A Magazine for the George Mason University Community

A Conversation with Anne Holton

By Preston Williams on November 11, 2019


On August 1, Anne Holton became the seventh president of George Mason University and Mason’s first female president. The former Virginia secretary of education had been a visiting professor in the Schar School of Policy and Government and in the College of Education and Human Development.

Holton is serving as interim president while the university conducts a national search for a permanent replacement for Ángel Cabrera, who left after seven years to become president at his alma mater, Georgia Tech.

The Mason Spirit caught up with President Holton during the first week of the fall semester to learn more about her decision to step in as president, her priorities, and the role alumni can play in Mason’s success.

Anne Holton at New Student Convocation 2019. Photo by Ron Aira

Why did you decide to accept the role as interim president of George Mason University?

[Board of Visitors] Rector Tom Davis is a very persuasive gentleman, but the truth is I love Mason. It was a great opportunity to be of service here. Mason’s mission of access to excellence and of helping people from all kinds of backgrounds successfully get a high-quality higher education is one that I am thrilled to be part of. The opportunity to help carry the university forward in this time of transition was one I couldn’t resist.

What is the biggest challenge of serving as a president on an interim basis?

It’s a big university with so many exciting things going on, and I want to be up to speed and be able to be supportive of all of that. It’s a lot to do in a little bit of time. I knew that we had become an R1 research institution and that we had such amazing work [happening] on the research side, but I didn’t have a sense of what that meant up close and personal. Obviously, I knew some of the great work going on at Schar [School of Policy and Government] and at the [College of Education and Human Development], having worked there. But the top-notch leadership research and creative work we have going on from the arts to the technical fields—it’s been fun to learn in some depth what that means.

What are your top priorities?

Mason’s mission is a pretty clear one: Continuing this journey of access to excellence, meaning that we work hard to provide access to as many people as possible who can benefit from a Mason education and help them get successfully through. So continuing to help the university meet that mission is a top priority. We’re embarking on this major tech talent initiative. We are already the largest provider of tech talent in the commonwealth, and yet the demand from students and employers is immense even before Amazon entered the equation. It definitely is one of my priorities to help us continue ramping up our tech talent efforts to meet the needs of the commonwealth. As part of that initiative, we will be standing up this exciting new facility in Arlington that will house our School of Computing and our Institute for Digital InnovAtion and will be an opportunity to encourage innovation in collaboration with startup businesses. A big part, for me, is to make sure all that work happens successfully. This year will be a crucial year for that, both in terms of working out the details of the state support, but also beginning in earnest the philanthropic support work and the planning and building work. It’s a crucial year for that initiative, and I’m laser-focused on getting it done right.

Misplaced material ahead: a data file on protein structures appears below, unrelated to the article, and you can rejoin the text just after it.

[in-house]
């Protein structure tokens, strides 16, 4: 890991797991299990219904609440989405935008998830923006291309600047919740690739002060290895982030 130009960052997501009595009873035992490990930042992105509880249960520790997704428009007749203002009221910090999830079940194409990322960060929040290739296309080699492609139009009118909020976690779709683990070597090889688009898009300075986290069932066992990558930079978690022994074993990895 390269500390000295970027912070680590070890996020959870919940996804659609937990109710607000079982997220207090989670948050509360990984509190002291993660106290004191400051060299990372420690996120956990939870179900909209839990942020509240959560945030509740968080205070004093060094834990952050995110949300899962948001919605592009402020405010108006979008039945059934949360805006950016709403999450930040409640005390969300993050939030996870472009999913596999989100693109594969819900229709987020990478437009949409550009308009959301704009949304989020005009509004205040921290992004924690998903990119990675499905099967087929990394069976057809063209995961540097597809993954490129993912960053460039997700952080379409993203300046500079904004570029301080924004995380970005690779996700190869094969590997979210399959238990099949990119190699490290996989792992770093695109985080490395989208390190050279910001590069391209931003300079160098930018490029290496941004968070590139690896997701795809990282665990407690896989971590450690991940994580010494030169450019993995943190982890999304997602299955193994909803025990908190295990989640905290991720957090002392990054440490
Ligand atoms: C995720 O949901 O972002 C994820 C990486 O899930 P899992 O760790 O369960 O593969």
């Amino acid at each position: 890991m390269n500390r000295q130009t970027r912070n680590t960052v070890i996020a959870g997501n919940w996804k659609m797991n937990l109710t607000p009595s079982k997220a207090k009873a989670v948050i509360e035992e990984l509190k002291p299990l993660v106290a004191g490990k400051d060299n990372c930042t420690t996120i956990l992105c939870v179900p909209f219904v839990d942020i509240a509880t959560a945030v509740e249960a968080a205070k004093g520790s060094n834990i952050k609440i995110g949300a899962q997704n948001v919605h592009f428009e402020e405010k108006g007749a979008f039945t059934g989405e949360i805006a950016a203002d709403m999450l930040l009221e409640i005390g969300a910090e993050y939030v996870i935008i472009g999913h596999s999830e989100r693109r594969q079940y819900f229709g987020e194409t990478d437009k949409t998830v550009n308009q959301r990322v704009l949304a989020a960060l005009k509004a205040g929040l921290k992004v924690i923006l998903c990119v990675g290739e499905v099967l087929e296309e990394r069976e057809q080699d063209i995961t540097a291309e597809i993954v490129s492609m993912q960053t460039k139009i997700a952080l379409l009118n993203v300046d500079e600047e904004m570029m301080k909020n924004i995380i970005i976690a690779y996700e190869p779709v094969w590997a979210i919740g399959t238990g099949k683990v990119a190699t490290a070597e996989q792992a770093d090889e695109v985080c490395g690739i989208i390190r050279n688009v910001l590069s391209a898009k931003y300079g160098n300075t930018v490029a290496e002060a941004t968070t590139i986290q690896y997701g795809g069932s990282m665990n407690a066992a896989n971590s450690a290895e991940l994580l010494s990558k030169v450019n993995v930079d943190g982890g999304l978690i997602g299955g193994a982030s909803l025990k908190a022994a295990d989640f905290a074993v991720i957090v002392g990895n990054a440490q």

Anne Holton at Freshman Move In 2019. Photo by Ron Aira

How will your experience as former Virginia secretary of education help you in your current role?

The funny thing about the secretary of education job is that you actually have fairly little authority and a lot of responsibility. So it’s your job to help bring [people] together and move in the direction of the governor’s education priorities. There were a lot of very independent actors. I used to joke with then-President Cabrera and his colleagues that college presidents definitely did not think I was their boss. And I was not. Equally, on the K-12 side of things, school divisions understood very clearly that their local school boards were their boss, and yet it was my job to help bring together all these disparate elements and use the tools that were available to me through the governor and through the state agencies to encourage collaboration toward common goals. A university setting is a little different. I do have a little more direct authority, and yet it’s no surprise to find that there are a lot of independent centers of authority and responsibility here. It’s not simply a matter of the president saying, “Oh, I want a new sign there,” or “I want us to establish this new offering.” It is similar to the secretary of education job in many ways and, frankly, similar to other work I’ve done in other contexts—the ability to convene people, to listen well, and to help them come to an understanding of common goals and common ways to move forward together [are] crucial skill[s]. Even though I have technically a little more authority here, that approach to management is something I bring with me.

In fact, one of the reasons I was hired as secretary of education is, when I was first lady in Virginia, I helped move forward this foster care reform where I had literally zero direct authority, but I had convening power. If I called a meeting, people would show up, and I was able to—with good partners—leverage that into some really fairly major successful reform of our foster care system. So when I was under consideration for the secretary of education position, they knew I knew how to make something from nothing in the authority and responsibility game. Here, it’s a little different—but it’s not that different.